I am having some technical difficulties getting images posted to my new blog site so I’ll revise my statement. Very soon I will be blogging on an internally managed blog site at Intertech (http://www.intertech.com/blog/). I will not be moving existing content but I will continue to update the links on my design and code review check list until it is complete.
Friday, February 5, 2010
This week I want to discuss another bullet from my code review checklist.
Composition is a method we use to combine simple objects into more complex objects. With composition we have an owner class that changes behavior by delegating the implementation of certain behaviors to smaller and simpler objects. When we destroy the owner object, all of these smaller objects the owner uses are also destroyed. If we were to use inheritance to achieve this same goal (changing behavior) we would use a subclass to change the behavior of the base class. As I mentioned in my last post, the base class and subclass are tightly coupled and this can tend to be a bit brittle.
Consider the very real case where we are writing an application that needs to work with both Oracle and SQL Server. We could use inheritance to define a base class and have one subclass for SQL Server and another for Oracle. Our application can figure out which object to instantiate at runtime and that will work pretty well. Here is what our class diagram might look like:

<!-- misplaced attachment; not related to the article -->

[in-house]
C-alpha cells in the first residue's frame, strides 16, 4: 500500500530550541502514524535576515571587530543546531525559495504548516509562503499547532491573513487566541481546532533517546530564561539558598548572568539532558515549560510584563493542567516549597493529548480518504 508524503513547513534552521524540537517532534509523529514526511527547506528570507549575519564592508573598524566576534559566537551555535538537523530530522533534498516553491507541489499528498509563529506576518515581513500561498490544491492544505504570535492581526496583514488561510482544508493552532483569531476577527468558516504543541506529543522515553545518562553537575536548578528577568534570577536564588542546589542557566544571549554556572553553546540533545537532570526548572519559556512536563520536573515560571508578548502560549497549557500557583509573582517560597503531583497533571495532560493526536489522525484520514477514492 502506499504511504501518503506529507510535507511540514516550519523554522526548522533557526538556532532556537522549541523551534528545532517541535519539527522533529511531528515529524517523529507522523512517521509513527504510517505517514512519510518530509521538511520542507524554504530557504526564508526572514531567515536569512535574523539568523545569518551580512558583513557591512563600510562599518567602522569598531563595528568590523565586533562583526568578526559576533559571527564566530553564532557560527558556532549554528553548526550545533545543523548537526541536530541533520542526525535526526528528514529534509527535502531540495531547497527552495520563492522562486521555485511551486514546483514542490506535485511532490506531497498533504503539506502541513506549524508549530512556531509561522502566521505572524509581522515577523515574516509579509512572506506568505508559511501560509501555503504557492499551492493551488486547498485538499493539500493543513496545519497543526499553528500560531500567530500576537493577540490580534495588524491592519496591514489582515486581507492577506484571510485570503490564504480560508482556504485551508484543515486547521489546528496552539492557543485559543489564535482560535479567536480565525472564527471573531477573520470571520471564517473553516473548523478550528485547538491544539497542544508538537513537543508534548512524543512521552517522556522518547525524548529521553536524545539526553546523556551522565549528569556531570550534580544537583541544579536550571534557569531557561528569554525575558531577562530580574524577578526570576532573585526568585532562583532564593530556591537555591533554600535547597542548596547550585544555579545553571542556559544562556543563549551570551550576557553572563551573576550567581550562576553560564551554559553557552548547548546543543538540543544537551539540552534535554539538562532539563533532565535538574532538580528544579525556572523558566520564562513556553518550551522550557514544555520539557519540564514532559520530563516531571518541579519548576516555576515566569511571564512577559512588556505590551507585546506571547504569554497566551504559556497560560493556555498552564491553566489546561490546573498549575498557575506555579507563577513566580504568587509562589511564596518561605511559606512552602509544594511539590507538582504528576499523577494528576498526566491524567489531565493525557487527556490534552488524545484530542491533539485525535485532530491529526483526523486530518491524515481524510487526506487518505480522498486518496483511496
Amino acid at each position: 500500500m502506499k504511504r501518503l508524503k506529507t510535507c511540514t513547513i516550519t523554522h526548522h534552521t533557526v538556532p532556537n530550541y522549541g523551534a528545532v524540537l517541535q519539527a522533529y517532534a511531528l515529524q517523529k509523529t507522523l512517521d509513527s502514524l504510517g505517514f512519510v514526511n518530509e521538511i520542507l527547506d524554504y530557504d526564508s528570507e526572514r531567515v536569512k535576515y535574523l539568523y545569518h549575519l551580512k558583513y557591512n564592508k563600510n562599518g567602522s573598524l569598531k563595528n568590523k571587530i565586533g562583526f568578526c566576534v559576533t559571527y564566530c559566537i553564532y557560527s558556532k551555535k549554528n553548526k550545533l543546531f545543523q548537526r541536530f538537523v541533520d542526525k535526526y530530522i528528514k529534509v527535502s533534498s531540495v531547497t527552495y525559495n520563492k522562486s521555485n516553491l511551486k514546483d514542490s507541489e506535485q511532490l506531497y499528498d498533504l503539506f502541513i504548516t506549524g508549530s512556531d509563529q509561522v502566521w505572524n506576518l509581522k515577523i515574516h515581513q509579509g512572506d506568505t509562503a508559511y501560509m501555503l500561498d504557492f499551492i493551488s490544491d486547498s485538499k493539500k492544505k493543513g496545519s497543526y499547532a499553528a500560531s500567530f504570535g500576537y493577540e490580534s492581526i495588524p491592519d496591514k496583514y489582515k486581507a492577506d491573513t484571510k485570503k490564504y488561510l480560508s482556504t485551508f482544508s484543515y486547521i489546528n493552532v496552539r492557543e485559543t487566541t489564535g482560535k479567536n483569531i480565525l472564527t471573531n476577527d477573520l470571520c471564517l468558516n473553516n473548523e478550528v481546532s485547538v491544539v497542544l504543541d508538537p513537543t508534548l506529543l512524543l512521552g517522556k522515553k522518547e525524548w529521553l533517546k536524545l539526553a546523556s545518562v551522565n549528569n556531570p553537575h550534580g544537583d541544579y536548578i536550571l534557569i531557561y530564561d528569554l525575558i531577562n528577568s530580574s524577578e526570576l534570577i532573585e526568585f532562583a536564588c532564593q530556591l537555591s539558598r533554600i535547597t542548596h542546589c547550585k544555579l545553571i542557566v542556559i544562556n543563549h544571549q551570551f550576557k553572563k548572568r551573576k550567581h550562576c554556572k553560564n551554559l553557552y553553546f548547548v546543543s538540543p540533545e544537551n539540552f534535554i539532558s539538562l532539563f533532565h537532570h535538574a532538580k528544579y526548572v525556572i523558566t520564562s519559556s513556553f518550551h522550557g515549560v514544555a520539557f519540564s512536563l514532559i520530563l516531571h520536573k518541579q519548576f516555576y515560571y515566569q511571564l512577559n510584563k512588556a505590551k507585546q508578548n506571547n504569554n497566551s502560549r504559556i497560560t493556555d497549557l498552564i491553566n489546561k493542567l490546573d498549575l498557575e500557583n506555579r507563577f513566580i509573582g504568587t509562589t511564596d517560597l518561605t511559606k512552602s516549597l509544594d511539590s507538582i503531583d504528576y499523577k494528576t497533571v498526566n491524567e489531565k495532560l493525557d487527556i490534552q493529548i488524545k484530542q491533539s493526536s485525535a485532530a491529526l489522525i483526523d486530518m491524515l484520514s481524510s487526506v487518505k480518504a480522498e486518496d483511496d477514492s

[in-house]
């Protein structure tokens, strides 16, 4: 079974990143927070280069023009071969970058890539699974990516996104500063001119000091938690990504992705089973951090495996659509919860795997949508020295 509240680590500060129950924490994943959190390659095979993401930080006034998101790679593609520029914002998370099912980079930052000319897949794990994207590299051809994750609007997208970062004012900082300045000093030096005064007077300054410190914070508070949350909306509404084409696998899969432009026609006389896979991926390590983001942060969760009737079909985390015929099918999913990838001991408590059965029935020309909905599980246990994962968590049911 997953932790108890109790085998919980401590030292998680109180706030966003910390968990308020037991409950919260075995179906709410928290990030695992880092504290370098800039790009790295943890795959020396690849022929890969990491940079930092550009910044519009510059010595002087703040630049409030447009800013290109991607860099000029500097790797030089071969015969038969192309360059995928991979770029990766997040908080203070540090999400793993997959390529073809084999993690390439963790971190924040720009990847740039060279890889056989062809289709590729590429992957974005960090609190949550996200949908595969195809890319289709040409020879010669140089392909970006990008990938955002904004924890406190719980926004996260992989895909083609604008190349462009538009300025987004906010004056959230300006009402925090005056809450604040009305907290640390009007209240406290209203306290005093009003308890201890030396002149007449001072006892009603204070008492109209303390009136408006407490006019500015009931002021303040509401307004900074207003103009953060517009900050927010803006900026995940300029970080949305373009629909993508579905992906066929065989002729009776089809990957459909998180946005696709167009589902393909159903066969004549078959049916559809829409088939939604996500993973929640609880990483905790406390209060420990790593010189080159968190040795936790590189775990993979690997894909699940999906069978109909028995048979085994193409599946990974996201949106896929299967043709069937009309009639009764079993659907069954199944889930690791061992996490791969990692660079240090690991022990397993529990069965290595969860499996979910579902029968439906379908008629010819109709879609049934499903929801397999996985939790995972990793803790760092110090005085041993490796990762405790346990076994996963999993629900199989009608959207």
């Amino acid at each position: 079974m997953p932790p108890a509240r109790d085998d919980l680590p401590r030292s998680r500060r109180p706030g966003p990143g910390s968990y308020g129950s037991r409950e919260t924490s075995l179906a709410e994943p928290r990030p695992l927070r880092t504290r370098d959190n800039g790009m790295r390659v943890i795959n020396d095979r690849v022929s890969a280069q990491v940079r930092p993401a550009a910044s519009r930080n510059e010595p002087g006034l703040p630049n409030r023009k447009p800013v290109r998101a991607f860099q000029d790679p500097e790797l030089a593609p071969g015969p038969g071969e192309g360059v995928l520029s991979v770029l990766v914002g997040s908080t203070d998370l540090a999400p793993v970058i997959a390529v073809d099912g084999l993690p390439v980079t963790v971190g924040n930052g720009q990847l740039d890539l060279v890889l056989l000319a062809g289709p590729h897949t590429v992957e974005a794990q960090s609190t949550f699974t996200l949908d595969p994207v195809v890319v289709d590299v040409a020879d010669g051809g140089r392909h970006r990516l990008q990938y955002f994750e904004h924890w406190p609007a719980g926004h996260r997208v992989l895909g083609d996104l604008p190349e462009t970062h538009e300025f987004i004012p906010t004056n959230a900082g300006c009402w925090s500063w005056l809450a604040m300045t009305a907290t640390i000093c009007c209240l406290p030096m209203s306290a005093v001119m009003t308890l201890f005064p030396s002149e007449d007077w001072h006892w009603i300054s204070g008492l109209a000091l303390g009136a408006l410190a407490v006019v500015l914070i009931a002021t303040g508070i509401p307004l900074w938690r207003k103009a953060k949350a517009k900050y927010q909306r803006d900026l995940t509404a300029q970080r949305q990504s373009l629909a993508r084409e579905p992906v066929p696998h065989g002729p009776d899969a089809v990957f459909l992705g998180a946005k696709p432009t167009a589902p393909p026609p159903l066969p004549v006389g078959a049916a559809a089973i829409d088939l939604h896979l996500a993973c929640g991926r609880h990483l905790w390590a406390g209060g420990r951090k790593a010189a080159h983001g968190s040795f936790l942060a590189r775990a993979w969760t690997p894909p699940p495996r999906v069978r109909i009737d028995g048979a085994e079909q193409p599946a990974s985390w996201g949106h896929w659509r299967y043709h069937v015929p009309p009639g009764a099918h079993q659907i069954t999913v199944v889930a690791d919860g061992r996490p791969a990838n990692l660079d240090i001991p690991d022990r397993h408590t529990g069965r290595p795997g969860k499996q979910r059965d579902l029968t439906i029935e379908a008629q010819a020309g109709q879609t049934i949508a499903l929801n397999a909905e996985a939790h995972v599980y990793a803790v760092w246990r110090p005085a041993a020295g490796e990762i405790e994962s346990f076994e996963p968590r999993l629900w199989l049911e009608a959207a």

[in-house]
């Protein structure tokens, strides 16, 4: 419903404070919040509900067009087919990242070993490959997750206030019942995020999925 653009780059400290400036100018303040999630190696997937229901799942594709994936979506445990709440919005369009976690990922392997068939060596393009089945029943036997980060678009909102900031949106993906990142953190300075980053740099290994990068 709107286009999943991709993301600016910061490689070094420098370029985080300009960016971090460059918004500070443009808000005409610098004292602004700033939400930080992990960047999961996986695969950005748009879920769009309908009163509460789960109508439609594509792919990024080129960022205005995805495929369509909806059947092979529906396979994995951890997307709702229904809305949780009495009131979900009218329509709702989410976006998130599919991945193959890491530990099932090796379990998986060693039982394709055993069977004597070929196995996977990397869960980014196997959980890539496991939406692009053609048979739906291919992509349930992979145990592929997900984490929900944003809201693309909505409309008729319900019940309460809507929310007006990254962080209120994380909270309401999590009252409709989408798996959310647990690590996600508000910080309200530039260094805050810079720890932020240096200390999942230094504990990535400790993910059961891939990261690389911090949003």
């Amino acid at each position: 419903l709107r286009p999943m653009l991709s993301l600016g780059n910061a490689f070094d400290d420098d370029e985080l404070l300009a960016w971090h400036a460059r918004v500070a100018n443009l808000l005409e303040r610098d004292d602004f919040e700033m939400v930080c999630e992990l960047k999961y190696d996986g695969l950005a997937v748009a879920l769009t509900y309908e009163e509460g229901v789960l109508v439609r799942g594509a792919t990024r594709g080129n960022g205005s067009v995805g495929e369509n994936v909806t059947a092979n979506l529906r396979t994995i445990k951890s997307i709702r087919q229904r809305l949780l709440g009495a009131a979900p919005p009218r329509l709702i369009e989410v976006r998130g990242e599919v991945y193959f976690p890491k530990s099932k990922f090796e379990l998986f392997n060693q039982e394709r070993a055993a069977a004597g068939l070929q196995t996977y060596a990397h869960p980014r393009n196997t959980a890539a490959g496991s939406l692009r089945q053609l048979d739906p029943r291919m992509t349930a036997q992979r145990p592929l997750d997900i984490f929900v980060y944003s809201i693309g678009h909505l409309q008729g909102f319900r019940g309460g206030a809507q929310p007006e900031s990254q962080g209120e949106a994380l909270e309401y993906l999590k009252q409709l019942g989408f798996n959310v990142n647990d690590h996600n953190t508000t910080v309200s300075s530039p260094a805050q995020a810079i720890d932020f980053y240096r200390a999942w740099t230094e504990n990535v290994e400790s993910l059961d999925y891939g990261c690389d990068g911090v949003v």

If we take a little different approach and use composition instead we might have a class diagram similar to the following.
The CompositionDatabaseWriter does not need to implement IDatabaseWriter but I did that because I think it makes the example easier to understand. The application will use the CompositionDatabaseWriter to do database work and CompositionDatabaseWriter will determine whether to use SqlServerDatabaseWriter or OracleDatabaseWriter at runtime perhaps by using a configuration file entry. When one of the CompositionDatabaseWriter methods is called, CompositionDatabaseWriter simply calls the corresponding method on the Sql Server or Oracle object.
Both designs allow us to interact with an oracle or Sql Server database which was our goal. Now here is where the flexibility of composition comes in; Suppose we now need to support a MySql database. If we use inheritance to solve this problem, at a minimum we must create a MySqlDatabaseWriter subclass, recompile, test, and deploy our data layer. If we use composition instead we can create a MySqlDatabaseWriter in a new assembly and all we have to do to use it is deploy this single assembly and change a config file. Very powerful, because we used composition we can change the behavior at runtime via configuration.
The fact of the mater is that our sample is so simple we didn’t even use composition at all so imagine the considerably more complex scenario where what we are doing is creating a persistence object that must transactionally work with the file system and a database. We define the persistence object and within the persistence object we delegate the responsibility of dealing with the file system to one class, and dealing with the database to another. The persistence object is composed of a FileSytemWriter and a DatabaseWriter. Our Persistence object has only one concern – coordinating database and file persistence. Our FileSystemWriter has only one concern – managing File System interactions, and finally our DatabaseWriter is only concerned about interacting with a database of one type. We have decomposed a fairly complex problem into a few smaller more managable problems, we came up with a nice robust design thanks to composition and we have managed to do it in such a way that there are no SRP violations either!